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Reprint, Summer 1991

ISSUE:  Summer 1991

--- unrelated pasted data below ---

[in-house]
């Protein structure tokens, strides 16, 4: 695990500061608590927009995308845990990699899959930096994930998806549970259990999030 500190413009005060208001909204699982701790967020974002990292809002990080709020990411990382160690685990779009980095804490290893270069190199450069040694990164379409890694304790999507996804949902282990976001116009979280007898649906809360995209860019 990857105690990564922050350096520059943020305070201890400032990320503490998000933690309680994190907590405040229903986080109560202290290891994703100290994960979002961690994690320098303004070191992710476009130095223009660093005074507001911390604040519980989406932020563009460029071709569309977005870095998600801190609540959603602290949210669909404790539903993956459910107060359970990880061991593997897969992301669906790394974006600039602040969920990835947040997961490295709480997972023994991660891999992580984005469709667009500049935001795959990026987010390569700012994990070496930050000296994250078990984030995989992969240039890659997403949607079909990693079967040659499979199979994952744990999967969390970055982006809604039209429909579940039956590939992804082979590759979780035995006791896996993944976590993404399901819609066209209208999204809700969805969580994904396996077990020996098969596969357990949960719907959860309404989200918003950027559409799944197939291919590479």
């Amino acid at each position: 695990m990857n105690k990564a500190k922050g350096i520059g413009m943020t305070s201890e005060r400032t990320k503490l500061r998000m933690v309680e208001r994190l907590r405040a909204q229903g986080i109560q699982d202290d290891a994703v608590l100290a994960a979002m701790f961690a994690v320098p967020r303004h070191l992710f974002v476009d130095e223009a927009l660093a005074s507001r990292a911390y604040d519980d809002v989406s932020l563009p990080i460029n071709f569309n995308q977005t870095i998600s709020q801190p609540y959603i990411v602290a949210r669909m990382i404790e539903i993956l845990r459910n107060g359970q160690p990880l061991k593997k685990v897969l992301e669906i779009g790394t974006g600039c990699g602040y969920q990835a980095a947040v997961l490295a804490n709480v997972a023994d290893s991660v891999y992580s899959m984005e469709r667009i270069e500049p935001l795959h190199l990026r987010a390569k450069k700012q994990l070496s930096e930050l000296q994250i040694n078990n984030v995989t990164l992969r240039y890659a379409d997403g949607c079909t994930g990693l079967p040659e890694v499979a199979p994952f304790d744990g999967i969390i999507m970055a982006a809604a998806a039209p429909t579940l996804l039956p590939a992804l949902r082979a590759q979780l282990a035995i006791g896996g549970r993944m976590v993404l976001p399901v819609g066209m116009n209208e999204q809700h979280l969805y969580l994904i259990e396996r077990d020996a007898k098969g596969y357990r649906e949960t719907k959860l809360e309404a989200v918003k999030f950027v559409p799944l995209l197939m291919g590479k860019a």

Frederick Rudolph’s study The American College & University was originally published in 1962 and was one of the first to examine developments in higher education in the context of the social, economic, and political factors shaping the nation at large. Said the Saturday Review of Rudolph’s work: “Atourde force. . . . The general reader . . .will find in it the interesting story of America’s academic life, told with truth and originality.” Georgia has come out with a new edition of this history of American higher education [$35.00 cloth, $15.00 paper]. Georgia has also republished a second edition of A History of Georgia with Kenneth Coleman as general editor. First published in 1977, this work has become the standard history of the state. It ranges from the earliest discoveries of the Spanish to the changes wrought by the civil rights era. The new edition has been revised to include the events of the 1980’s [$35.00 cloth, $25.00 paper]. Collier Books has reprinted George C. Wilson’s Mud Soldiers: Life Inside the New American Army about which there has been new interest sparked by the Gulf War. Kirkus Reviews called Wilson’s book “a candid and impassioned briefing that offers rare and rewarding views of military life” [$9.95], Of Rhodri Jeffreys-Jones’ The CIA & American Democracy, commentator Daniel Schorr had this to say: “I have read many books on the CIA, but none more searching and still dispassionate. . . . Lucid and exciting.” Yale is now offering a paper edition of this book [$14.95, also available in cloth $30.00]. Yale has also brought out a paper edition of Kenneth L. Karst’s Belonging to America; Equal Citizenship and the Constitution [$15.95, also available in cloth $35.00]. A new edition of Andrew Delbanco’s The Puritan Ordeal, winner of Columbia University’s Lionel Trilling Award and a work historian Gordon S. Wood called “a powerfully imaginative and personal book—perhaps as all great American books on the Puritans must be” [$30.00]. Vintage Books has published a new edition of Ivor Noel Hume’s A Guide to Artifacts of Colonial America, an archaeologist’s distillation of 20 years in search of what made the world of our ancestors [$14.95]. First published in 1941 on the eve of this country’s entry into World War II, Margaret Leech’s Reveille in Washington, 1860—1865 went on to win the Pulitzer Prize for history and has been reprinted many times. The latest edition of this work has been published in paper by Carroll & Graf with a new introduction by Civil War historian James M. McPherson [$12.95 paper].